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6 Tips That Will Prevent Your Bull Terrier from Becoming Lost

Ten million pets wander away from their homes every year, according to American Humane estimates. Sadly, not all of them return home.

  1. 1. Use Collars and Identification Tags

If your Bull Terrier never travels farther than your backyard, an ID tag may seem unnecessary. Although your dog may seem perfectly content to sit near the open door while you bring in the groceries or check the mail, that may not always be the case. One day, your furry friend might make a mad dash out the door to investigate an unfamiliar animal or flee after being scared by a loud noise.

Your lost dog has a much higher chance of being reunited with you if it wears a collar with an ID tag. The tag should include your Bull Terrier name, and your name, address, and telephone number. If your dog accompanies you on vacation, buy tags that list your temporary address.

Replace the collar when it becomes worn or no longer fits your dog correctly. If the collar fits properly, you should be able to slide no more than two or three fingers underneath.


2. Make Sure Your House and Yard Are Secure


Regular inspections of your home and yard will help you identify possible escape routes. Check fences for holes, broken slats, or leaning posts. If digging is your dog’s favorite hobby.

Invisible fences may not always keep your Bull Terrier in your yard, as some dogs may risk a momentary shock to cross the fence line. Keep in mind that invisible fences are designed to keep your dog in your yard but don't prevent other animals from entering.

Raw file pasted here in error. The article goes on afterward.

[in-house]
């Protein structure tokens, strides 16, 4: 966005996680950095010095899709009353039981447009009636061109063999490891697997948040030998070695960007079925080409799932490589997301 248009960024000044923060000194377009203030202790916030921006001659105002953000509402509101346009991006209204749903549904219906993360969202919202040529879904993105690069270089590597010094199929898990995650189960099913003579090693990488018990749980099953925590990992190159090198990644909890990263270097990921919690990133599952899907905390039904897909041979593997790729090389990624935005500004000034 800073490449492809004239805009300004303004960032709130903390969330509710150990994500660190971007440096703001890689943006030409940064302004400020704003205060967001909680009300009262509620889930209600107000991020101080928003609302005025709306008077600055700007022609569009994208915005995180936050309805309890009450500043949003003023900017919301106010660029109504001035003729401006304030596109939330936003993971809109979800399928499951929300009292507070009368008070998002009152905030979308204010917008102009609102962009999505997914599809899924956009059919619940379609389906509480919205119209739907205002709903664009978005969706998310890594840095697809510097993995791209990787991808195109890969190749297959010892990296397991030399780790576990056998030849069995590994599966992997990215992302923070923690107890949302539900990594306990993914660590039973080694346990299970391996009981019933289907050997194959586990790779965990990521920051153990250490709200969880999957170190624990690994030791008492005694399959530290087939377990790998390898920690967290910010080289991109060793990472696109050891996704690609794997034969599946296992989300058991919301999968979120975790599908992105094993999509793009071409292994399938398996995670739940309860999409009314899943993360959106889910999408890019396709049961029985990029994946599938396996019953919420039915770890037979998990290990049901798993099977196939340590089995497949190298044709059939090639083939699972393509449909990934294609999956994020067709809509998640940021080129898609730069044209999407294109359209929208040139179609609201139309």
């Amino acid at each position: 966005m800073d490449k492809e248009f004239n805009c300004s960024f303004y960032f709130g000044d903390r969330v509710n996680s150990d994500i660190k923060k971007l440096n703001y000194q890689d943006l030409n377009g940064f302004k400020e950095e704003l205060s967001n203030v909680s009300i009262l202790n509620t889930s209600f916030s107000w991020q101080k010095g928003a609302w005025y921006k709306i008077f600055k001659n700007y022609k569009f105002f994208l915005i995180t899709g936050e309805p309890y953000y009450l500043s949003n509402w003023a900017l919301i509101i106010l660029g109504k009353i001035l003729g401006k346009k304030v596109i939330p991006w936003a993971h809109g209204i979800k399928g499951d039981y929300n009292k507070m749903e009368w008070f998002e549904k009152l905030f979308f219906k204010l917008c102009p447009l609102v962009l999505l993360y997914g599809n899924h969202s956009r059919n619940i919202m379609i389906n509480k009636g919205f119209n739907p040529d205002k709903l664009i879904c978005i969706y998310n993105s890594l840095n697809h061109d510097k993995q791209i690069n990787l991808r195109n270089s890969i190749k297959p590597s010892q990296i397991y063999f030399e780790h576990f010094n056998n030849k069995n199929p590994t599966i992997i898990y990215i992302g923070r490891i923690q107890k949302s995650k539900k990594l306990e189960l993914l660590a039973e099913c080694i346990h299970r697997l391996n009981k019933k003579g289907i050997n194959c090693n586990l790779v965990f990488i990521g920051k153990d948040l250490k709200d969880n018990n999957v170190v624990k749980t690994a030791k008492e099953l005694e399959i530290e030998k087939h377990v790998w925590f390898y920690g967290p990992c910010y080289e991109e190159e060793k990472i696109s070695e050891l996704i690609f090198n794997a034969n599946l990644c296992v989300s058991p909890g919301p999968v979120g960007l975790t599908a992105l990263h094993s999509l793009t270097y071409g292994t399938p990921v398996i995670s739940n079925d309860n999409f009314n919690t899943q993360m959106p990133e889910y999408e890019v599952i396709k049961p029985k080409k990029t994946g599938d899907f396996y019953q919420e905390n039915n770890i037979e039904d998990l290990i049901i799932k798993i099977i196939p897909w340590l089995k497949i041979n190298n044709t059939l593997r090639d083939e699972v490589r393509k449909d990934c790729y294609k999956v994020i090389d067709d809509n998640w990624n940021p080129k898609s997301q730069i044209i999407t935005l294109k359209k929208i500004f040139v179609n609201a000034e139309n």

During your inspection, look for loose or torn window or door screens. A determined dog can quickly enlarge a small hole in a screen. Doors and gates that don't latch properly are another potential danger.


3. Keep Bull Terrier Safe When Strangers Are in the House


Dogs may be more likely to become lost when contractors, delivery people, and other strangers walk in and out of your house. Skittish doggies may feel threatened by strangers and be more likely to bolt.


For safety's sake, put your bull terrier in a quiet room and close the door if you're doing a little work on your house or expecting a delivery. Provide your furry friend with a few toys, food, and water.


4. Microchip Your Bull Terrier


Micro-chipping your dog offers a simple way to increase the chances that your dog will return home if lost. Rice-sized microchips placed just under your Bull Terrier's skin contain codes that can be read with scanners at a veterinarian's office or humane society. The numerical code is linked to your contact information in the micro-chipping company's registry. The registry is only helpful if it contains current information. Be sure to update your contact details if you move.

Although microchips are a remarkably effective tool, you'll still need to use a collar and ID tag. If someone in your neighborhood finds your dog, he or she probably won't have a scanner.


5. Use Leashes


Leashes are a must if you'll be visiting the veterinarian's office or venturing outside your home with your dog. Even the calmest Bullies can become agitated when exposed to the sights, smells, and sounds at the vet's office.


6. Obedience Train Your Dog


Dogs that respond to sit, stay, wait, come, and other commands may be less likely to wander or take off after a rabbit during your walks around your neighborhood. Training also teaches your Bull Terrier the appropriate way to behave around people and other animals.













 

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